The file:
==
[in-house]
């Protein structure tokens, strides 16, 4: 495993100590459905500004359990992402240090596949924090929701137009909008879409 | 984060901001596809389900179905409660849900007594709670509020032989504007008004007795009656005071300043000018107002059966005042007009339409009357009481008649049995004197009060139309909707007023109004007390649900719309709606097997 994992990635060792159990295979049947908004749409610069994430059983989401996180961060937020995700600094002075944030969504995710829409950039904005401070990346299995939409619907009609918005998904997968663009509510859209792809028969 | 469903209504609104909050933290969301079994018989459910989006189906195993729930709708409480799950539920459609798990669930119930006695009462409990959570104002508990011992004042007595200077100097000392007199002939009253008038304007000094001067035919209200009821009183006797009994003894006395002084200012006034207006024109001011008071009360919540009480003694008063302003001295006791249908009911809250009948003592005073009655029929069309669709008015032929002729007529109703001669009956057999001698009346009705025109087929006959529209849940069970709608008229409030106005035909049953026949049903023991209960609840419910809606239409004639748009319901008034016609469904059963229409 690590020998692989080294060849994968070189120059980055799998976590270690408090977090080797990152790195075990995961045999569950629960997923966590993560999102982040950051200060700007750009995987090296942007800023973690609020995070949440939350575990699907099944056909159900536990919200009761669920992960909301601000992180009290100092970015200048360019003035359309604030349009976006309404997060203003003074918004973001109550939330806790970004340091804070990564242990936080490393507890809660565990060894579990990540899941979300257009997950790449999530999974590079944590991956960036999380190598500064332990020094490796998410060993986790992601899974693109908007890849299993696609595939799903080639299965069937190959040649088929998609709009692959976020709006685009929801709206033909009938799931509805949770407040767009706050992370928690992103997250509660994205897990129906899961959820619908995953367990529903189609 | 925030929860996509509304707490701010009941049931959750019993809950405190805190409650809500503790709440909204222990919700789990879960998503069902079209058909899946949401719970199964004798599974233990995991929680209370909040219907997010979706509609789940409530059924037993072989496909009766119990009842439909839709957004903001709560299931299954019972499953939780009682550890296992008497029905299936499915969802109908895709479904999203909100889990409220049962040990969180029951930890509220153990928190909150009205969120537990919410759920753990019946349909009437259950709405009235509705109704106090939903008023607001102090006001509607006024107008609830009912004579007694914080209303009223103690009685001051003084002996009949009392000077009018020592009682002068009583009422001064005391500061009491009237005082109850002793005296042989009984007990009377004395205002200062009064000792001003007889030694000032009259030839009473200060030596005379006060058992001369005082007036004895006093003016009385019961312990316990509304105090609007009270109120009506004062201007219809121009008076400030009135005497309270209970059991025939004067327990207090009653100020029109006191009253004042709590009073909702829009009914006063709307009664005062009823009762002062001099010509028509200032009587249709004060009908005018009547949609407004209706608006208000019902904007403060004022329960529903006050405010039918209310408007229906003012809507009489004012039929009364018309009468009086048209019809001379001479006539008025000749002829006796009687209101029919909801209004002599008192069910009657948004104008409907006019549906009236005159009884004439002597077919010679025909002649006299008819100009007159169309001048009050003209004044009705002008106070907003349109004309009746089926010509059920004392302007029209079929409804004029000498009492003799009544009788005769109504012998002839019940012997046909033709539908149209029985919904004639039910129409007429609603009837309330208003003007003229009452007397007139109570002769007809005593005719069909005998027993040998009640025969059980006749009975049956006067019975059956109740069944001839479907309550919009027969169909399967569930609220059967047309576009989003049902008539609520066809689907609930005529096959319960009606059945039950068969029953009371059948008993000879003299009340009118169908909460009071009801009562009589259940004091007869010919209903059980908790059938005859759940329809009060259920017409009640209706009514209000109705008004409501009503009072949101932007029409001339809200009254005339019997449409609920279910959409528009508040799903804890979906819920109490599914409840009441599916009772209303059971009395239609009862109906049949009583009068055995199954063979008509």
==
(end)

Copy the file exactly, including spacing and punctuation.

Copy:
[in-house]
């Protein structure tokens, strides 16, 4: 495993100590459905500004359990992402240090596949924090929701137009909008879409 | 984060901001596809389900179905409660849900007594709670509020032989504007008004007795009656005071300043000018107002059966005042007009339409009357009481008649049995004197009060139309909707007023109004007390649900719309709606097997 994992990635060792159990295979049947908004749409610069994430059983989401996180961060937020995700600094002075944030969504995710829409950039904005401070990346299995939409619907009609918005998904997968663009509510859209792809028969 | 469903209504609104909050933290969301079994018989459910989006189906195993729930709708409480799950539920459609798990669930119930006695009462409990959570104002508990011992004042007595200077100097000392007199002939009253008038304007000094001067035919209200009821009183006797009994003894006395002084200012006034207006024109001011008071009360919540009480003694008063302003001295006791249908009911809250009948003592005073009655029929069309669709008015032929002729007529109703001669009956057999001698009346009705025109087929006959529209849940069970709608008229409030106005035909049953026949049903023991209960609840419910809606239409004639748009319901008034016609469904059963229409 690590020998692989080294060849994968070189120059980055799998976590270690408090977090080797990152790195075990995961045999569950629960997923966590993560999102982040950051200060700007750009995987090296942007800023973690609020995070949440939350575990699907099944056909159900536990919200009761669920992960909301601000992180009290100092970015200048360019003035359309604030349009976006309404997060203003003074918004973001109550939330806790970004340091804070990564242990936080490393507890809660565990060894579990990540899941979300257009997950790449999530999974590079944590991956960036999380190598500064332990020094490796998410060993986790992601899974693109908007890849299993696609595939799903080639299965069937190959040649088929998609709009692959976020709006685009929801709206033909009938799931509805949770407040767009706050992370928690992103997250509660994205897990129906899961959820619908995953367990529903189609 | 925030929860996509509304707490701010009941049931959750019993809950405190805190409650809500503790709440909204222990919700789990879960998503069902079209058909899946949401719970199964004798599974233990995991929680209370909040219907997010979706509609789940409530059924037993072989496909009766119990009842439909839709957004903001709560299931299954019972499953939780009682550890296992008497029905299936499915969802109908895709479904999203909100889990409220049962040990969180029951930890509220153990928190909150009205969120537990919410759920753990019946349909009437259950709405009235509705109704106090939903008023607001102090006001509607006024107008609830009912004579007694914080209303009223103690009685001051003084002996009949009392000077009018020592009682002068009583009422001064005391500061009491009237005082109850002793005296042989009984007990009377004395205002200062009064000792001003007889030694000032009259030839009473200060030596005379006060058992001369005082007036004895006093003016009385019961312990316990509304105090609007009270109120009506004062201007219809121009008076400030009135005497309270209970059991025939004067327990207090009653100020029109006191009253004042709590009073909702829009009914006063709307009664005062009823009762002062001099010509028509200032009587249709004060009908005018009547949609407004209706608006208000019902904007403060004022329960529903006050405010039918209310408007229906003012809507009489004012039929009364018309009468009086048209019809001379001479006539008025000749002829006796009687209101029919909801209004002599008192069910009657948004104008409907006019549906009236005159009884004439002597077919010679025909002649006299008819100009007159169309001048009050003209004044009705002008106070907003349109004309009746089926010509059920004392302007029209079929409804004029000498009492003799009544009788005769109504012998002839019940012997046909033709539908149209029985919904004639039910129409007429609603009837309330208003003007003229009452007397007139109570002769007809005593005719069909005998027993040998009640025969059980006749009975049956006067019975059956109740069944001839479907309550919009027969169909399967569930609220059967047309576009989003049902008539609520066809689907609930005529096959319960009606059945039950068969029953009371059948008993000879003299009340009118169908909460009071009801009562009589259940004091007869010919209903059980908790059938005859759940329809009060259920017409009640209706009514209000109705008004409501009503009072949101932007029409001339809200009254005339019997449409609920279910959409528009508040799903804890979906819920109490599914409840009441599916009772209303059971009395239609009862109906049949009583009068055995199954063979008509």